Indian farmers sue government over loan discrimination
Wednesday, November 24th 1999, 12:00 am
By: News On 6
WASHINGTON (AP) -- Indian farmers and ranchers filed a $19 billion class-action lawsuit Wednesday against the Agriculture Department, alleging a 20-year history of discrimination in the granting of loans. The lawsuit parallels a separate civil rights case brought by black farmers charging they were subject to discrimination in receiving loans and other assistance from the USDA.
The case was settled in April at an estimated cost of $2 billion to taxpayers. The 213 Indians who filed the suit with the U.S. District Courtfor the District of Columbia contend they were told USDA loans were not available when they were, that loans were delayed until it was too late to raise their crops or that the approved loans would be less than requested, causing financial and property losses. The plaintiffs also said that in some instances they had to put up more collateral than their white counterparts, limiting their ability to obtain future loans.
Agriculture Secretary Dan Glickman "is deeply committed to native American civil rights and in serving native Americans," said department spokeswoman Susan McAvoy. "He is very concerned about the lawsuit." "What our government has done to native American farmers and ranchers is a national disgrace," said Alexander Pires, the lead attorney. Pires, who also represented the black farmers in their lawsuit, said they would file for mediation immediately and ask the government to agree to stop all pending foreclosures.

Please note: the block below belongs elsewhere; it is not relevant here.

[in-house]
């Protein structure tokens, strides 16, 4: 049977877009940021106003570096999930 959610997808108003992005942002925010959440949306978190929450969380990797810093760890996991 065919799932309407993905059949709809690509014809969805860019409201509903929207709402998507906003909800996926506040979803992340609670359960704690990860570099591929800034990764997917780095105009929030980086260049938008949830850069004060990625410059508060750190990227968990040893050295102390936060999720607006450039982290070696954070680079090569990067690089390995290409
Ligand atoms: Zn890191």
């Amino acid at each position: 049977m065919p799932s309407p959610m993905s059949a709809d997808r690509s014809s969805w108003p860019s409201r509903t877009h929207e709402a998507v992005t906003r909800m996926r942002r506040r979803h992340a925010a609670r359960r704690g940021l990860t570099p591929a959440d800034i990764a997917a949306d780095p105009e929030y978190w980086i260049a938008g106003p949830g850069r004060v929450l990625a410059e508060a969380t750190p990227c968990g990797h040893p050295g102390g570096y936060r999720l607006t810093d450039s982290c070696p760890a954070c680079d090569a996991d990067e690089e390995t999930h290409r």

Tex Hall, an Indian rancher of the Three Affiliated Tribes on the Fort Berthold Reservation in North Dakota, said in a statement that the lawsuit "is the result of decades of discrimination by the Farm Services Agency and its predecessors against the original indigenous people of this land. As indigenous people, we are the first farmers and ranchers of this land. All we wanted is a fair chance to become successful."
To be eligible for participation in the class-action lawsuit, an Indian must have farmed or ranched between January 1981 and the present, have applied for a federal farm program and complained to the USDA or tribal authorities about discriminatory treatment they received.